It is a universally accepted fact that food possesses curative and healing properties. Curing is essentially a restoration of health (with an absence of symptoms and a remedy of the disease in question) whereas healing is really a restoration of wholeness (ideally a new and different wholeness) that is demonstrably better than the one existing before the ravages exacted by disease became evident.
The Importance of Diet in the Fight Against Cancer
We all know, indeed have borne witness to, what a diet that is rich in fruits and vegetables can accomplish. Indeed the success of any post-treatment healing often hinges on eating the right foods, again mostly plant-based. Some healers in treating certain diseases have in fact taken the extreme view and prescribe herbs and other plants as the sole course of treatment. One should acknowledge, however, that modern medicine that is scientifically researched and thoroughly tested using all the accepted benchmarks and which has undergone successful clinical trials is indispensable in the treatment of disease. Which is why anything extra to what is offered in hospital is known as supplementary. It should never be looked at as the main course of treatment but rather viewed as a beneficial boost to what the available scientific advances have to offer.
It is no huge stretch of the imagination to extrapolate that the world’s healthiest societies consume (as their core diet) plant-based foods with generous helpings of certain fishes that are rich in omega 3 and Vitamin D. Obviously living far away from industrial plants and factories also plays a crucial role in maintain good health. By the same token societies whose diets revolve around processed foods may safely expect to spend an inordinate amount of time in hospitals.
Lack of information and proper medical guidance may lead to poor choices which could (quite conceivably) worsen one’s health.
Surveys indicate that, on average, 60% of cancer patients use two or more dietary supplements daily. Cancer patients may understandably find themselves in a quandary when presented with an array of over-the-counter supplements, each claiming to have certain properties that effectively tackle certain disorders. The rule-of-thumb here is to consult your doctor. To prescribe for yourself herbs, vitamins and other supplements is a hazardous exercise as the ingredients (more especially the active components) may ‘clash’ with your cancer medicine and lead to worsening of symptoms and, in the worst case scenario, possibly trigger a slide back into the cancer’s ravenous stage. It is vitally important to reiterate, then. When in the slightest doubt about which supplements to take (or whether to take them at all), consult your doctor. It is also crucial to always inform your doctor about any supplements that you are using as the active ingredient has the potential of sometimes negatively reacting with the main course of medicine.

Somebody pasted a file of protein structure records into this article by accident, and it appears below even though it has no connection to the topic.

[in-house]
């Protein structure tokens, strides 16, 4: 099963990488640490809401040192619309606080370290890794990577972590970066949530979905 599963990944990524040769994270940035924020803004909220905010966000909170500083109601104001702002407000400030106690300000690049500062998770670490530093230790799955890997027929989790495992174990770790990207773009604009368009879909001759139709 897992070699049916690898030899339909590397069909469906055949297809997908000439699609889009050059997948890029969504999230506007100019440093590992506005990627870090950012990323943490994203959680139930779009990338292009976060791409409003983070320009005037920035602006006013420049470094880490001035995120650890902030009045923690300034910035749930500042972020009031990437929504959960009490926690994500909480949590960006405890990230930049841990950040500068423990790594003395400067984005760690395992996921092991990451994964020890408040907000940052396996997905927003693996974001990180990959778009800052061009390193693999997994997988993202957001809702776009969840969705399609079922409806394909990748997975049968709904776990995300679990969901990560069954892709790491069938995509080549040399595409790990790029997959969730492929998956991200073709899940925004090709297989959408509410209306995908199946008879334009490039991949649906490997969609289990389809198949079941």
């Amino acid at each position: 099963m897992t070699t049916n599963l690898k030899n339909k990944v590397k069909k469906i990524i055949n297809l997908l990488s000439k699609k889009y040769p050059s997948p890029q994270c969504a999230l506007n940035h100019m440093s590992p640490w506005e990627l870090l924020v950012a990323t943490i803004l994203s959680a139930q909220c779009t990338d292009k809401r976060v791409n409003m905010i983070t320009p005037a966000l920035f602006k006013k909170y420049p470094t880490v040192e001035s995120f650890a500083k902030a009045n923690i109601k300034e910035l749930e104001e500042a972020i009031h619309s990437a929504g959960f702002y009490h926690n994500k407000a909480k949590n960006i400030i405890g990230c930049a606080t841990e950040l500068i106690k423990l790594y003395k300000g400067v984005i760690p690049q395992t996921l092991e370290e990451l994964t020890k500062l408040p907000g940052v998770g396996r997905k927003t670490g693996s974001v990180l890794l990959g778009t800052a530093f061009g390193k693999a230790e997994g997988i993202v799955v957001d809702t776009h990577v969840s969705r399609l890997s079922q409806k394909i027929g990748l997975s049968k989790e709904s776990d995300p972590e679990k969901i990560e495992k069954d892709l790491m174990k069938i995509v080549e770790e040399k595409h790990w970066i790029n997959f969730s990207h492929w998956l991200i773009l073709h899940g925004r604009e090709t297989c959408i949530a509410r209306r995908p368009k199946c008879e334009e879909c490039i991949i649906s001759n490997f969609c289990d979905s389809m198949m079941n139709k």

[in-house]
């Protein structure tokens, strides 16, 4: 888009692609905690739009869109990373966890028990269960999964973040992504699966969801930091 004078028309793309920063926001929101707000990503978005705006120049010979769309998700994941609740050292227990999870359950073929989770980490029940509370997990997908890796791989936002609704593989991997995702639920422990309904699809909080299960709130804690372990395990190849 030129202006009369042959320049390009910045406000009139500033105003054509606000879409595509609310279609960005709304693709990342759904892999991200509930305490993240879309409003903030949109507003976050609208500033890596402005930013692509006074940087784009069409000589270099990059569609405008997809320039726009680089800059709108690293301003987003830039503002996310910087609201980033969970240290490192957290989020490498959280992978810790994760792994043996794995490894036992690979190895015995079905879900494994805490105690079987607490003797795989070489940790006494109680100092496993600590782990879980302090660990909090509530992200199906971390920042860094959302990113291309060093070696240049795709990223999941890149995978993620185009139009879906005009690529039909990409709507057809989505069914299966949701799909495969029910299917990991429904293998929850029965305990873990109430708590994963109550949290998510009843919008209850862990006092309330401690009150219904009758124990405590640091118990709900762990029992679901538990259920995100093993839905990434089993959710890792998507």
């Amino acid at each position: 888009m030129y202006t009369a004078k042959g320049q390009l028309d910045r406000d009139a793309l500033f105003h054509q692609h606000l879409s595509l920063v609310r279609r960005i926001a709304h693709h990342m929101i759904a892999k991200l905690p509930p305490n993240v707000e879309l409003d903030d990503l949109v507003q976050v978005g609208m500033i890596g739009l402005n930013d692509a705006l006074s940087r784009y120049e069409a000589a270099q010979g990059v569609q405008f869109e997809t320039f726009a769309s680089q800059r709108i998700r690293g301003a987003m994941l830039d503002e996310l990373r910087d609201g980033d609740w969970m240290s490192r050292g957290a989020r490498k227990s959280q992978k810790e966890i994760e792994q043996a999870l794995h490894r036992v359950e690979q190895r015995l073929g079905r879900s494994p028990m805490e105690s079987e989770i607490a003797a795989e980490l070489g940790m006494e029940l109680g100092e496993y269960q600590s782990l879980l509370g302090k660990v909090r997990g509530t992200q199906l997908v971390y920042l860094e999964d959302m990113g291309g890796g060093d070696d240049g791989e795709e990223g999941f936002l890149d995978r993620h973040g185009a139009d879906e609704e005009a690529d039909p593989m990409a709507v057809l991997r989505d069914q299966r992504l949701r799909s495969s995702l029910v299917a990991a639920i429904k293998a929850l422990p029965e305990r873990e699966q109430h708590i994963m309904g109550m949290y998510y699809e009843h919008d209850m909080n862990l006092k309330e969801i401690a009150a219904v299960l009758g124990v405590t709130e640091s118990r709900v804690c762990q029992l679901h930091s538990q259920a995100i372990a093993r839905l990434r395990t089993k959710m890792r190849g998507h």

The success or failure of food supplements in performing their intended role hinges on their inherent potency which is influenced by the harvesting and processing methods and the integrity of the active compounds retained.
A drawback worthy of note when considering over-the-counter supplements is that the bodies mandated to evaluate and certify the safety and accurate labeling of these dietary products only do so when the products are available for sale to consumers, not before.
Factors to consider, other than the efficacy of the supplement and its safety, include among others, the cost. It would be imprudent to start on a lengthy course of expensive supplements where a couple of injections in the doctor’s surgery would suffice.
Source: Sloan Kettering